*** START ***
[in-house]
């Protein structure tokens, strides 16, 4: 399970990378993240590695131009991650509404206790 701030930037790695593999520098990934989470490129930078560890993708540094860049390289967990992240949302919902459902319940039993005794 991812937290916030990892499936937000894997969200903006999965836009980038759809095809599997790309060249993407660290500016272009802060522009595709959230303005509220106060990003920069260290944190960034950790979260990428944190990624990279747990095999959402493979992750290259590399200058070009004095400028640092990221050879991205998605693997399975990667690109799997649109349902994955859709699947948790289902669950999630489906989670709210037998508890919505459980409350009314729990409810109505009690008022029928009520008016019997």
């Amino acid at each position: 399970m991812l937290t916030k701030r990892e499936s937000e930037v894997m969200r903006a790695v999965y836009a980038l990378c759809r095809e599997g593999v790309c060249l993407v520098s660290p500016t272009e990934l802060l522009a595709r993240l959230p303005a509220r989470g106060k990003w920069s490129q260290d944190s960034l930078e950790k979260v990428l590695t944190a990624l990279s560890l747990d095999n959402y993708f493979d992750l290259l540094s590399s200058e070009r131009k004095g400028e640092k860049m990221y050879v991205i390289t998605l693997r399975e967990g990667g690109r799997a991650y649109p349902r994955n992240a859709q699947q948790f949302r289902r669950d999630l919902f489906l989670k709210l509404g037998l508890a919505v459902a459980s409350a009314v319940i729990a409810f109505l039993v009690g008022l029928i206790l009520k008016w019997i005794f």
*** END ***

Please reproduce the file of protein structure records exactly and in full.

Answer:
[in-house]
């Protein structure tokens, strides 16, 4: 399970990378993240590695131009991650509404206790 701030930037790695593999520098990934989470490129930078560890993708540094860049390289967990992240949302919902459902319940039993005794 991812937290916030990892499936937000894997969200903006999965836009980038759809095809599997790309060249993407660290500016272009802060522009595709959230303005509220106060990003920069260290944190960034950790979260990428944190990624990279747990095999959402493979992750290259590399200058070009004095400028640092990221050879991205998605693997399975990667690109799997649109349902994955859709699947948790289902669950999630489906989670709210037998508890919505459980409350009314729990409810109505009690008022029928009520008016019997």
């Amino acid at each position: 399970m991812l937290t916030k701030r990892e499936s937000e930037v894997m969200r903006a790695v999965y836009a980038l990378c759809r095809e599997g593999v790309c060249l993407v520098s660290p500016t272009e990934l802060l522009a595709r993240l959230p303005a509220r989470g106060k990003w920069s490129q260290d944190s960034l930078e950790k979260v990428l590695t944190a990624l990279s560890l747990d095999n959402y993708f493979d992750l290259l540094s590399s200058e070009r131009k004095g400028e640092k860049m990221y050879v991205i390289t998605l693997r399975e967990g990667g690109r799997a991650y649109p349902r994955n992240a859709q699947q948790f949302r289902r669950d999630l919902f489906l989670k709210l509404g037998l508890a919505v459902a459980s409350a009314v319940i729990a409810f109505l039993v009690g008022l029928i206790l009520k008016w019997i005794f």